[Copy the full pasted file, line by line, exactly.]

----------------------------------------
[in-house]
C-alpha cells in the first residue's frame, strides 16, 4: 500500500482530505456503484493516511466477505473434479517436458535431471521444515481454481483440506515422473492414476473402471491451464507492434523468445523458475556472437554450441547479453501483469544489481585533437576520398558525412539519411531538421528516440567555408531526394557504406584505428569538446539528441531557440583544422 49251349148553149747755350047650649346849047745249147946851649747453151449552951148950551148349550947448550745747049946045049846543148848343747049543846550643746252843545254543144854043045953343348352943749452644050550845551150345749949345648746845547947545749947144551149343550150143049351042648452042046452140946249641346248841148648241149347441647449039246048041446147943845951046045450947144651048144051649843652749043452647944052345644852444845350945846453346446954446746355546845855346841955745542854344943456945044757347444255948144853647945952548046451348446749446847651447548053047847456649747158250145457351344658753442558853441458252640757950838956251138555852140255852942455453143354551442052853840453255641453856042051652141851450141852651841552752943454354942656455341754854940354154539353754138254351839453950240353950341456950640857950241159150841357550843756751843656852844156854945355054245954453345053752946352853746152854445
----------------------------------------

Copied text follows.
[in-house]
C-alpha cells in the first residue's frame, strides 16, 4: 500500500482530505456503484493516511466477505473434479517436458535431471521444515481454481483440506515422473492414476473402471491451464507492434523468445523458475556472437554450441547479453501483469544489481585533437576520398558525412539519411531538421528516440567555408531526394557504406584505428569538446539528441531557440583544422 49251349148553149747755350047650649346849047745249147946851649747453151449552951148950551148349550947448550745747049946045049846543148848343747049543846550643746252843545254543144854043045953343348352943749452644050550845551150345749949345648746845547947545749947144551149343550150143049351042648452042046452140946249641346248841148648241149347441647449039246048041446147943845951046045450947144651048144051649843652749043452647944052345644852444845350945846453346446954446746355546845855346841955745542854344943456945044757347444255948144853647945952548046451348446749446847651447548053047847456649747158250145457351344658753442558853441458252640757950838956251138555852140255852942455453143354551442052853840453255641453856042051652141851450141852651841552752943454354942656455341754854940354154539353754138254351839453950240353950341456950640857950241159150841357550843756751843656852844156854945355054245954453345053752946352853746152854445